Paul Galdone was born in Budapest, Hungary in 1914 and emigrated to the United States in 1928. After finishing his studies at the Art Student League and the New York School of Industrial Design, Mr. Galdone worked in the art department of a major publishing house. There he was introduced to the process of bookmaking, an activity that was soon to become his lifelong career.
Before his death in 1986, Mr. Galdone illustrated almost three hundred books, many of which he himself wrote or retold. He is fondly remembered for his contemporary style, bright earthy humor, and action-filled illustrations, which will continue to delight for generations to come.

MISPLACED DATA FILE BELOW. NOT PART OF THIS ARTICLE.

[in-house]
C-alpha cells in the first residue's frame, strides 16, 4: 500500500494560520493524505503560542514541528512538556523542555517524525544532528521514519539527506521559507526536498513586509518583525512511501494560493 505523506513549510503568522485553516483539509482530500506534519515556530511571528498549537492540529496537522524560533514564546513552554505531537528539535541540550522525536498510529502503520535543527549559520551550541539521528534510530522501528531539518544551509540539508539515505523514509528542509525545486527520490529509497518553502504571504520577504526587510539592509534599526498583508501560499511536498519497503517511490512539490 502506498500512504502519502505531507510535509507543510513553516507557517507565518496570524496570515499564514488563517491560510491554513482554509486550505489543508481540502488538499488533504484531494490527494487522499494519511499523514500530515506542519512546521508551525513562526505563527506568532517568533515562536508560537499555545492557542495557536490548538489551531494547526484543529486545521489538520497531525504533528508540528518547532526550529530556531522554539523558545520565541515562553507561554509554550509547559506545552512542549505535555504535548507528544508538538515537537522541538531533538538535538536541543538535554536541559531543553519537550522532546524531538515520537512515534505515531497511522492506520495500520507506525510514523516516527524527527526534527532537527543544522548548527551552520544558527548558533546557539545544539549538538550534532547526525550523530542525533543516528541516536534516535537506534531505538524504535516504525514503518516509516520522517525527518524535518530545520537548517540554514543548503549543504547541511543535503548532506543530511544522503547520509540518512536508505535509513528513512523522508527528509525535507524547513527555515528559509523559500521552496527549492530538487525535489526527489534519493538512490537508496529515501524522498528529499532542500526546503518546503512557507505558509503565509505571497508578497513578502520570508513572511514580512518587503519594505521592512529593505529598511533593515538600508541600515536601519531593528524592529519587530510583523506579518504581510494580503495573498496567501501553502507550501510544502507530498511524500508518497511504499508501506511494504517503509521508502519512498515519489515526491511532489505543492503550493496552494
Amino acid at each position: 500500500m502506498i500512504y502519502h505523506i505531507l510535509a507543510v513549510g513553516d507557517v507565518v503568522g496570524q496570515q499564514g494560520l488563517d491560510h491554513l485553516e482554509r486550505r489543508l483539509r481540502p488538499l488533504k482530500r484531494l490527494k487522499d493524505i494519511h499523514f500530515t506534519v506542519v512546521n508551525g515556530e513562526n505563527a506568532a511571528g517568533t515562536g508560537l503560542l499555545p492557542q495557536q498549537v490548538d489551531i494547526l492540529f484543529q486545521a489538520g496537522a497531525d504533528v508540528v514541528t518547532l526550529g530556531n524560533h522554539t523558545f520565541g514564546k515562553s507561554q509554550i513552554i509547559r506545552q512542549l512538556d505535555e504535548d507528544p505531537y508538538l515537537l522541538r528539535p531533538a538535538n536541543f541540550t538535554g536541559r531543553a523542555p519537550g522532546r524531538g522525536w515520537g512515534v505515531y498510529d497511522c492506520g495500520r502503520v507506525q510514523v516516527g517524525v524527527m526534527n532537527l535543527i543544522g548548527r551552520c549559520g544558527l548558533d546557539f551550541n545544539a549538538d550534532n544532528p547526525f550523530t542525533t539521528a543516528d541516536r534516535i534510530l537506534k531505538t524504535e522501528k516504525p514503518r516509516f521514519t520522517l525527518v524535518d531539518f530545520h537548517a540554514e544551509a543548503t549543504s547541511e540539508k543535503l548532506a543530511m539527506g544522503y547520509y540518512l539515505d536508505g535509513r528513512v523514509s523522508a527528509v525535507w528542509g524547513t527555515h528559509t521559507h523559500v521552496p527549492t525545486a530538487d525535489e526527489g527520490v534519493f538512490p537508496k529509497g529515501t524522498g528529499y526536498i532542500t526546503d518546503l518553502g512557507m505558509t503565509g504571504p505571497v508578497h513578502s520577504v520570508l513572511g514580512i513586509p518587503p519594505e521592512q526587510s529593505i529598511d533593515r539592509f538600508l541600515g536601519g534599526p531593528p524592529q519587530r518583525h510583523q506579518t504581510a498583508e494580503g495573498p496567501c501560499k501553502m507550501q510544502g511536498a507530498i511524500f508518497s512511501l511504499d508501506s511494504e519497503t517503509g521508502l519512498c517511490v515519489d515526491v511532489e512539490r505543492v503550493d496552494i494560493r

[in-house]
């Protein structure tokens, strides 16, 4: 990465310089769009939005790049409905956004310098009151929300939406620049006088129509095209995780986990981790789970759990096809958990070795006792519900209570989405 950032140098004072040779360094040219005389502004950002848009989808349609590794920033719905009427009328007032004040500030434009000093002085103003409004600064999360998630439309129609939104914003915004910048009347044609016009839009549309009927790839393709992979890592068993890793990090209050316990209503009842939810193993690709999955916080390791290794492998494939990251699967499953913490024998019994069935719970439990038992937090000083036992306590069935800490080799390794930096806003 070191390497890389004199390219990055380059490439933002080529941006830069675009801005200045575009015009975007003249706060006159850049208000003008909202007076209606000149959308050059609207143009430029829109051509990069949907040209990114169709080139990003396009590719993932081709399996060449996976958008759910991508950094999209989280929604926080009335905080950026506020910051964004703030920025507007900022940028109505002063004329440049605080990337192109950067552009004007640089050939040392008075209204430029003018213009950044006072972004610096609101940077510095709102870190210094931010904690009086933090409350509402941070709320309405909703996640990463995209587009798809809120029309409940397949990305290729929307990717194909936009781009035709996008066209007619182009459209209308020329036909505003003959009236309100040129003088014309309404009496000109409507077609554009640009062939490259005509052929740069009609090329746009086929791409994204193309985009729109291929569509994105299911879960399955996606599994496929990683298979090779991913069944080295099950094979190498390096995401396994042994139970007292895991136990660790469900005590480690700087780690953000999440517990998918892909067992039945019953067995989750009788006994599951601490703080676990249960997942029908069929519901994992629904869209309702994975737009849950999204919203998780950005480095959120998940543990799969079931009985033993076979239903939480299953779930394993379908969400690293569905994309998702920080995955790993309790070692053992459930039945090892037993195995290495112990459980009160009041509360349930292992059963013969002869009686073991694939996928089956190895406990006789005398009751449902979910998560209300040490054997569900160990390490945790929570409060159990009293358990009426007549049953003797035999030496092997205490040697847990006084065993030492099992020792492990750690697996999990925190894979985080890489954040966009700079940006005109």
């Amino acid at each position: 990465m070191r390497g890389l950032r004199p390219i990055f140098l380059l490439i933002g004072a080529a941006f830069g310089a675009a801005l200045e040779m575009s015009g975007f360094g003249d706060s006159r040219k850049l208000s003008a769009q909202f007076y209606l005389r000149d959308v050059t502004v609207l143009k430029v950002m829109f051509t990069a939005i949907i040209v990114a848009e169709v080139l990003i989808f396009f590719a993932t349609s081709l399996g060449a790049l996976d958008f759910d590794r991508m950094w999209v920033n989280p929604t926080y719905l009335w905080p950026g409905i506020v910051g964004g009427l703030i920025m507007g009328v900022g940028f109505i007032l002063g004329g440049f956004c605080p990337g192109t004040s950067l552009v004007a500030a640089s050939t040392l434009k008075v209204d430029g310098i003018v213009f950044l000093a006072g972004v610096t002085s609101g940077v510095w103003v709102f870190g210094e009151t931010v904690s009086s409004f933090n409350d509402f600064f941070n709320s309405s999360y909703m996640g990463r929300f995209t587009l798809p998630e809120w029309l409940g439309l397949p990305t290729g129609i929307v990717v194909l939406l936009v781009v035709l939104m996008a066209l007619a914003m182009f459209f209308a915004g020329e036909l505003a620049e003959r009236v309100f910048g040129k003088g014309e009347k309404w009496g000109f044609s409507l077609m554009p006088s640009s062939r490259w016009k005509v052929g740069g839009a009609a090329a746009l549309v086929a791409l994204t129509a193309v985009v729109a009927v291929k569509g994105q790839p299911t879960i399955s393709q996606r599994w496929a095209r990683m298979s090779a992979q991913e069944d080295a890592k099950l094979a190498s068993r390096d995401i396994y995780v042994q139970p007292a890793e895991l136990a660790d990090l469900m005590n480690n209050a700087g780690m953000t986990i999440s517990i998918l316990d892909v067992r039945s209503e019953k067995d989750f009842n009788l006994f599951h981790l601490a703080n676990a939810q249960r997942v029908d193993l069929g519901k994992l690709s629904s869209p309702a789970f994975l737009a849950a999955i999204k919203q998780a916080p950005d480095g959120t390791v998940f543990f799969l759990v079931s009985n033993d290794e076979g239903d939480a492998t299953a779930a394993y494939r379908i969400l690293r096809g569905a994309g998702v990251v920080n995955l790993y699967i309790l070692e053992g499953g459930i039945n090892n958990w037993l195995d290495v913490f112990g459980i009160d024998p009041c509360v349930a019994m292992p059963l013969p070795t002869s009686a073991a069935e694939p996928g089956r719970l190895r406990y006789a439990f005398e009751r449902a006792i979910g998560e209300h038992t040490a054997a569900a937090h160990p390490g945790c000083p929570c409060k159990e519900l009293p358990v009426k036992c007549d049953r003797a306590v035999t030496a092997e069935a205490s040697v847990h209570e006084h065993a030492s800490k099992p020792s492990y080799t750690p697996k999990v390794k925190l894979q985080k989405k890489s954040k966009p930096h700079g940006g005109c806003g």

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Paul Galdone was born in Budapest, Hungary in 1907 and immigrated to the United States in 1928. Though he was also a painter and sculptor, he is best known as a writer and illustrator of children's books. During his early career Galdone worked in the art department at Doubleday where he designed a successful book jacket. The experience led him to believe that he could make a living as a freelance illustrator. He left behind the working world of New York City when he and his wife moved to rural Rockland County, New York. Many of Galdone's works are adaptations of fairy tales and folktales. Some of these are The House that Jack Built (1961), Cinderella (1978), and Three Aesop Fox Fables (1971). He illustrated the well-known Miss Pickerell Goes to Mars and sequels written by Ellen MacGregor. He has illustrated works by John Greenleaf Whittier, Oliver Wendell Holmes, Edward Lear, and Nathaniel Hawthorne. During his career he illustrated over 100 books and wrote and illustrated several dozen others. Galdone was twice runner up for the Caldecott Medal, in 1957 and 1958. Paul Galdone died in 1986.